When they announced the totally unnecessary remake of the classic 1981 comedy Arthur with Russell Brand taking over Dudley Moore's role, Helen Mirren as a gender-swapped Hobson (that won Sir John Gielgud an Oscar), and Greta Gerwig (me neither) blonding up the Liza Minnelli role, I had the same question as everyone else which is the same question that is asked when a beloved family member dies, a natural disaster occurs, or Michael Anthony is booted for Eddie's kid Wolfgang: WHY, GOD? WHY?!?
The need to remake everything regardless of whether it's needed re-doing or not has been a close second to sequels as a sign of Hollywood's fearful timidness and general disinterest in originality. You can imagine the pitch meeting for this thing: "Hey, let's remake Arthur with that annoying skinny English twit from Forgetting Sarah Marshall and Get Him To The Greek. We'll get that GILF Helen Mirren to be the butler and it will be automatic win and profit! If only it were so simple.
If you've seen the original, you've pretty much seen this one. Arthur's a drunk man-child whose mother orders him to marry the daughter (Jennifer Garner) of a rough and tough, but very wealthy, contractor (Nick Nolte speaking in a worse voice than Batman) in order to provide stability and trust in the family business. He's dated her before, but dumped her because he didn't fancy her, something no other man had done to her before. When he tells Mother that he's not going to do it, she tells him he'll be cut off from his billion dollar trust fund if he doesn't close the deal. He meets a kooky, free-spirited, self-appointed tour guide (Gerwig) at Grand Central Station and is smitten by her. Will true love will out over money or will a tragic murder-suicide cap off this flick?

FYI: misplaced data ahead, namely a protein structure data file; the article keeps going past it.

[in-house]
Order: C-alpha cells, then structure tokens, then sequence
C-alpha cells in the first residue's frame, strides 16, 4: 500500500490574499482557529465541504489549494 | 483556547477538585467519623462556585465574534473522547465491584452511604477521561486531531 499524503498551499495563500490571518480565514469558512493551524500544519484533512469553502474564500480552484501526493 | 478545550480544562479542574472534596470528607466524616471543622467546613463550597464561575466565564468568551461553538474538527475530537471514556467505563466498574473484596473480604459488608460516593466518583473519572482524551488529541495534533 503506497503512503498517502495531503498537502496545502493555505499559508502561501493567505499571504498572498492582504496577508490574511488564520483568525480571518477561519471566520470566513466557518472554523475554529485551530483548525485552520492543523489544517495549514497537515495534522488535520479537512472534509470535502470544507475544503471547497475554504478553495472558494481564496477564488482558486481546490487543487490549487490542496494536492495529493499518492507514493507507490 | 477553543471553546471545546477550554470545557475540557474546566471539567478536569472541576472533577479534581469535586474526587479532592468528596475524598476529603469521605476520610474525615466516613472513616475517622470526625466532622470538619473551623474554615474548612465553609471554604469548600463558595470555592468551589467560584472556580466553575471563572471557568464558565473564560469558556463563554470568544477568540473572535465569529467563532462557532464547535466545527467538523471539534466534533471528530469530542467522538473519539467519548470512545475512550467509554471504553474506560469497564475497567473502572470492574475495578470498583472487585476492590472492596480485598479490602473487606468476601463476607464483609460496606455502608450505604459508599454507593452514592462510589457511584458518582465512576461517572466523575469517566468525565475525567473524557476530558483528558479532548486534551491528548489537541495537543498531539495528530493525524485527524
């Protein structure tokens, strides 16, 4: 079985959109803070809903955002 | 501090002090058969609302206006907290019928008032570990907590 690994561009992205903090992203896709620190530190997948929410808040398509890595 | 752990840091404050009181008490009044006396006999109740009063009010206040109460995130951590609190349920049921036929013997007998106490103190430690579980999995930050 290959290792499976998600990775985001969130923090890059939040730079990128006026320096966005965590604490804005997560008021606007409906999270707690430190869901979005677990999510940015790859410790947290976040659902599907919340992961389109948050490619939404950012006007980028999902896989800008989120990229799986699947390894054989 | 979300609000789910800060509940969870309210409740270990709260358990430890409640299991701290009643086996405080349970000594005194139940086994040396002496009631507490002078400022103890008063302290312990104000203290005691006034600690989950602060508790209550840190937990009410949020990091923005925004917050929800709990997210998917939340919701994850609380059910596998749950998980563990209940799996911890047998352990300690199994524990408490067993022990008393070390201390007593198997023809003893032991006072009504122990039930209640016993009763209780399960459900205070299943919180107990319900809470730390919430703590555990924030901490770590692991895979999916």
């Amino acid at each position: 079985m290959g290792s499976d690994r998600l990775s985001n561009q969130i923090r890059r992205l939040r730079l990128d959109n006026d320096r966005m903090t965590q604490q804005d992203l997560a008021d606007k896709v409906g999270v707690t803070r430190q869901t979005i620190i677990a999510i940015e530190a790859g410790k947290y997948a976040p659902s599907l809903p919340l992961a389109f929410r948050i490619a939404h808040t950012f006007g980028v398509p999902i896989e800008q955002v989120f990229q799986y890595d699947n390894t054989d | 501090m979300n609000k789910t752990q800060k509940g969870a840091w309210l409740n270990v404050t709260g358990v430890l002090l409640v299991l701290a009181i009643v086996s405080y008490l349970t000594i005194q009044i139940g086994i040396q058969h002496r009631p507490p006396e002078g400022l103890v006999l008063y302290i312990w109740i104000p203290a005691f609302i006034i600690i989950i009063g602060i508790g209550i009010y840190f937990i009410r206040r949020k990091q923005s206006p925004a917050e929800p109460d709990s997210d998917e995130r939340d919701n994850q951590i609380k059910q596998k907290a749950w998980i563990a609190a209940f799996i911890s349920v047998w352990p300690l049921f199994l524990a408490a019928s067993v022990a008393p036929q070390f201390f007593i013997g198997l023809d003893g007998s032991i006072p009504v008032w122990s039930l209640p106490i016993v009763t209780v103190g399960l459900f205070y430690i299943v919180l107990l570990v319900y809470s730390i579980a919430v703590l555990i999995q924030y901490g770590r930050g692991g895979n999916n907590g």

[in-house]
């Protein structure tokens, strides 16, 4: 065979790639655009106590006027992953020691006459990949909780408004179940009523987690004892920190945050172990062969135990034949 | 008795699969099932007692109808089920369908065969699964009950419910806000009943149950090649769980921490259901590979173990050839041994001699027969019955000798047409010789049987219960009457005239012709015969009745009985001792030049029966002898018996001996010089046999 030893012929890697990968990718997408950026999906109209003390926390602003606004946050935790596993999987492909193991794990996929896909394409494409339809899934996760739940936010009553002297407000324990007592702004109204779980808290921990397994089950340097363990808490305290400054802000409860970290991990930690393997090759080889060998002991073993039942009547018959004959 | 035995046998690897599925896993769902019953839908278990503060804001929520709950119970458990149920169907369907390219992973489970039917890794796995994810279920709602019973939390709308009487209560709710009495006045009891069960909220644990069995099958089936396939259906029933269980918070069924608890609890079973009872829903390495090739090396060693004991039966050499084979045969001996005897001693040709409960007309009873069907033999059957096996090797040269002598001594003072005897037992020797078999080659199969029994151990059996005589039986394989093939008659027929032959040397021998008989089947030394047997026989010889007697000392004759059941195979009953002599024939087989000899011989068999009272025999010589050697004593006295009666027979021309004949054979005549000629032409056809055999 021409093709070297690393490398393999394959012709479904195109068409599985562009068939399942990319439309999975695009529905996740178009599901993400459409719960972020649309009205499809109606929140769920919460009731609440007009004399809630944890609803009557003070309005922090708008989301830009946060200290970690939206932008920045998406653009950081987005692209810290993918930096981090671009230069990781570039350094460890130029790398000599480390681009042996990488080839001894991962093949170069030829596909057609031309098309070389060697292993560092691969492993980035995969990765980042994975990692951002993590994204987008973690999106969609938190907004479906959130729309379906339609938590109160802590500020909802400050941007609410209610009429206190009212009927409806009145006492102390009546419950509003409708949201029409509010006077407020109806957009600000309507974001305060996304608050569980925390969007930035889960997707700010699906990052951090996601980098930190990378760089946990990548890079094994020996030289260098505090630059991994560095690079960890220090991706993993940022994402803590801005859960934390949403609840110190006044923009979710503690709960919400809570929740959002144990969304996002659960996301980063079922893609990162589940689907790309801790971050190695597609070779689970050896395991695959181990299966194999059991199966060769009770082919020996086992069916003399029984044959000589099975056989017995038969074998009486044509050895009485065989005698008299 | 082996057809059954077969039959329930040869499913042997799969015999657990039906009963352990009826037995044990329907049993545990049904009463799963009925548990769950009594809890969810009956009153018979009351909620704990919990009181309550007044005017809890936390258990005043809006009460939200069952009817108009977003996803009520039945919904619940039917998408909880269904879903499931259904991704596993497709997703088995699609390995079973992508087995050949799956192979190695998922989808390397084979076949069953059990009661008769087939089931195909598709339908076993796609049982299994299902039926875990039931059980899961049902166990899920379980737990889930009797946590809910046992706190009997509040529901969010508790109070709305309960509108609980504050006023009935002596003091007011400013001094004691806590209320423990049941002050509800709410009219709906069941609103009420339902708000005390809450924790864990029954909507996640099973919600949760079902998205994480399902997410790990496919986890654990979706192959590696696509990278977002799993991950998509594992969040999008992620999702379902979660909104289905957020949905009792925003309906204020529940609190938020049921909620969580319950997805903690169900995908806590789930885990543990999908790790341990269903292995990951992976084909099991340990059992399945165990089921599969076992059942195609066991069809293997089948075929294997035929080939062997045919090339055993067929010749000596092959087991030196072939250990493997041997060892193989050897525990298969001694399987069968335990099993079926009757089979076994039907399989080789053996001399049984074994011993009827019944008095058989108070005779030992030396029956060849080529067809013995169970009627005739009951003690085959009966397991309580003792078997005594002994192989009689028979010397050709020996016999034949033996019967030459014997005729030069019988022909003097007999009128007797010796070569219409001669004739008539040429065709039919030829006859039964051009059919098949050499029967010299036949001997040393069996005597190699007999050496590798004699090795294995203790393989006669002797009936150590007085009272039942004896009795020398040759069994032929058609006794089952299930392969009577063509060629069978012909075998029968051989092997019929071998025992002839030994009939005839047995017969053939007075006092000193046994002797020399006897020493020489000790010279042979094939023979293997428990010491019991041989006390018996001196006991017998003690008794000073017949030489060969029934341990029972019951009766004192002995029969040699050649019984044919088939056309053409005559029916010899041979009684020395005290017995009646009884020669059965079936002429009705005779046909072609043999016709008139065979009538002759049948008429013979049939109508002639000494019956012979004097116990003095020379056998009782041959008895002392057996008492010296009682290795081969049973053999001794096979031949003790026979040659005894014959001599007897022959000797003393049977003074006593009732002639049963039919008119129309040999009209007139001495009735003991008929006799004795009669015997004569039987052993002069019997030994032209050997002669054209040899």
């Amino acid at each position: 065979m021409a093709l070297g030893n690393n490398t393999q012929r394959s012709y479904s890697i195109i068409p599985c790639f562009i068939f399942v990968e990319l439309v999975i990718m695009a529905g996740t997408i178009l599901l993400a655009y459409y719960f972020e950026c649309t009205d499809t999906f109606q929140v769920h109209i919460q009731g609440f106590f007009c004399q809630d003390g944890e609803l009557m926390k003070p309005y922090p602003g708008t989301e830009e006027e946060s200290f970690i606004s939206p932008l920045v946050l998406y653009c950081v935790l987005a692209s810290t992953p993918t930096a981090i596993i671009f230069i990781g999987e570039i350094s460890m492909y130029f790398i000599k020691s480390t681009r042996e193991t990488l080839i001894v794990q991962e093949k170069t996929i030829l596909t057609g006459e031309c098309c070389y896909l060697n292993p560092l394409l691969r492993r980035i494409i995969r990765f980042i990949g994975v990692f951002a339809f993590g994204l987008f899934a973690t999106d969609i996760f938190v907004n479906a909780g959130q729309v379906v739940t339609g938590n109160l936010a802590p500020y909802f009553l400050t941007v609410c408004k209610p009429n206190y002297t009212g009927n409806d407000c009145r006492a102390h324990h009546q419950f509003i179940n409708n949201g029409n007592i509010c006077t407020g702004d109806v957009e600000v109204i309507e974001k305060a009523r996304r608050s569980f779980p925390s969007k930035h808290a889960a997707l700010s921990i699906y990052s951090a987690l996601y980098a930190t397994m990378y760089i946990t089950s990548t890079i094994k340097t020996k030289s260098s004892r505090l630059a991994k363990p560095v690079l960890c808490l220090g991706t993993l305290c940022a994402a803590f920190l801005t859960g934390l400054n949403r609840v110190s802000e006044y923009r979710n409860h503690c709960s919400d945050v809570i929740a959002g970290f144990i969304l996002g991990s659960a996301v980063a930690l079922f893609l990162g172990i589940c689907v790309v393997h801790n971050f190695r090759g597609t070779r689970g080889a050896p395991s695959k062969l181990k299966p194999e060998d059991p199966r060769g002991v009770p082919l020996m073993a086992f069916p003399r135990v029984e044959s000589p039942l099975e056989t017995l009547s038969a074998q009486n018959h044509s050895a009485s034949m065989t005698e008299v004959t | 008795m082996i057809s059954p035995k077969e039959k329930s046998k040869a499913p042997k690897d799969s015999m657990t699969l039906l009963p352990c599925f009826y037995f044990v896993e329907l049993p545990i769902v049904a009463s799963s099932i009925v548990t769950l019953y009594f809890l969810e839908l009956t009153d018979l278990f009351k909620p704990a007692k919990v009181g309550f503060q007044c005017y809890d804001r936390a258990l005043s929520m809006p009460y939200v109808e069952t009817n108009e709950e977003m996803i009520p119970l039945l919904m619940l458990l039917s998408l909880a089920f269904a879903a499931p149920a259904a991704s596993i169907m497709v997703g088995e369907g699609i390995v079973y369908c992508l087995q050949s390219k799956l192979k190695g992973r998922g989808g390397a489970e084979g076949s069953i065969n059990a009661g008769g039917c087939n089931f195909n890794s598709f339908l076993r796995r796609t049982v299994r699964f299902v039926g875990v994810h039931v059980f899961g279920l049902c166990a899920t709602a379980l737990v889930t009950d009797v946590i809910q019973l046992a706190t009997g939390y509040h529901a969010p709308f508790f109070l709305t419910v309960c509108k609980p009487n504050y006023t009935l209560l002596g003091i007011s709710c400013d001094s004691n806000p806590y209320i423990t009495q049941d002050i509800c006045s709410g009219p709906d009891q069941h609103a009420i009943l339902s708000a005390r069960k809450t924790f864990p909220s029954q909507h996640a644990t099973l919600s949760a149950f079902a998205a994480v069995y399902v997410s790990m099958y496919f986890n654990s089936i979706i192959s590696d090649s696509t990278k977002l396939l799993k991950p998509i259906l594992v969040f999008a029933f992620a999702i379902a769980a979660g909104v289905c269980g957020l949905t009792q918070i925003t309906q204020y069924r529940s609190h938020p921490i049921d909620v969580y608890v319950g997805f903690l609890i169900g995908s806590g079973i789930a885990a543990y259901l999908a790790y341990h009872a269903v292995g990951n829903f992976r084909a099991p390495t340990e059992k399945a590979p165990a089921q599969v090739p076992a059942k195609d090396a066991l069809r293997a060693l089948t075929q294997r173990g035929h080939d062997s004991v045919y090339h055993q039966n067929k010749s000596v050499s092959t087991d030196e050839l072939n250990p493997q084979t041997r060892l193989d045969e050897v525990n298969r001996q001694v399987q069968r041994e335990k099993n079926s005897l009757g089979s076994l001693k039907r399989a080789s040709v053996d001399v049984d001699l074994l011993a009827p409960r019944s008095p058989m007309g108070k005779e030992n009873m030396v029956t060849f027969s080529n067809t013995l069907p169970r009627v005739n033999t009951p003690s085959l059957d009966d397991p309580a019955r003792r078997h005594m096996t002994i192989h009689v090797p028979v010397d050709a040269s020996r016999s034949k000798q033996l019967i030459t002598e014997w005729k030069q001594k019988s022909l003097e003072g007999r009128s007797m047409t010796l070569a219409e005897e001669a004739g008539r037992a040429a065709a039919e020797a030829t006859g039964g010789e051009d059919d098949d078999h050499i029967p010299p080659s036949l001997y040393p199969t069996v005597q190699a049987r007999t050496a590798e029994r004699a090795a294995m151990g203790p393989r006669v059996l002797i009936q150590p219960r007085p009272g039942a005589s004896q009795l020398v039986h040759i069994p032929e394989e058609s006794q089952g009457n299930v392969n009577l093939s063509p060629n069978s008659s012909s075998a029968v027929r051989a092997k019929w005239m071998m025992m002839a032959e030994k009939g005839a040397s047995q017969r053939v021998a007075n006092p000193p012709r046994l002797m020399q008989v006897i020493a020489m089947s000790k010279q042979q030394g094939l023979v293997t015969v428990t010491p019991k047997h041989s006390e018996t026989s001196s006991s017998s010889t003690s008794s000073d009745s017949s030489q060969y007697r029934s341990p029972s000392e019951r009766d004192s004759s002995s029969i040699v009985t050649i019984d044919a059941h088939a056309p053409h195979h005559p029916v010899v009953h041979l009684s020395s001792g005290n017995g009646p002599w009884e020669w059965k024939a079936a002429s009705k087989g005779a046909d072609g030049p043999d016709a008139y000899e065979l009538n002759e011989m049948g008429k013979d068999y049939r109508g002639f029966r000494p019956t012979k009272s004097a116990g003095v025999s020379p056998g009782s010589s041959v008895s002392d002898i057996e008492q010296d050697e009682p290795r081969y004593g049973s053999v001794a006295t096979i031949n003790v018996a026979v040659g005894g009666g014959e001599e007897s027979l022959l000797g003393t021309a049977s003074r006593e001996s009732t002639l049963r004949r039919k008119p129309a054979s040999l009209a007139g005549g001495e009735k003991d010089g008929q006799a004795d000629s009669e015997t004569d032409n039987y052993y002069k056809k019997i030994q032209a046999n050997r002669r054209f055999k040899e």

I'm not much of a fan of Brand's and it has nothing to do with his exclusive access to Katy Perry's glorious joy globes. He's struck me as an annoying one-trick pony and he doesn't disabuse me of that idea still, but he's not as terrible as I'd feared. As Arthur makes his inevitable arc into semi-maturity, Brand does OK. Mirren is as tart as could've been expected, but woefully underused. It feels as if they cast her and figured their work was done and didn't bother to write much for her. What a wasted opportunity.
This Gerwig person is one of those critic's darling babes that all the critics fawn over because she was in a movie you've probably never heard (think: Greta Scacchi), in this case Greenberg, the Ben Stiller blockbuster that grossed $4,234,170 domestically. She's sorta cute in an indie movie way, but feels underwritten. The weird standout is Garner who plays Susan, the arranged bride, as a craven shark with barely any veneer of romance; it's all about Arthur's Benjamins, baybee!
Are there laughs? Sure, but not as many as there should've been and in a far lower ratio than a typical well-done sitcom. (Really, why is it that TV shows can deliver more laughs in an average 22-minute episode for free than a 100-minute charges $10 for?) My girlfriend likes Brand (figures) and found the line he delivers during an AA meeting to be the funniest thing she's heard all year. There are some moments of sweet whimsy, like their first date. However, for most of the time during Arthur 2011: The Unnecessary Remake, I was wondering when a proper DVD release of the original would happen - it's never been released in widescreen format. This movie isn't evil, just irrelevant.
Score: 5/10. Catch it on cable.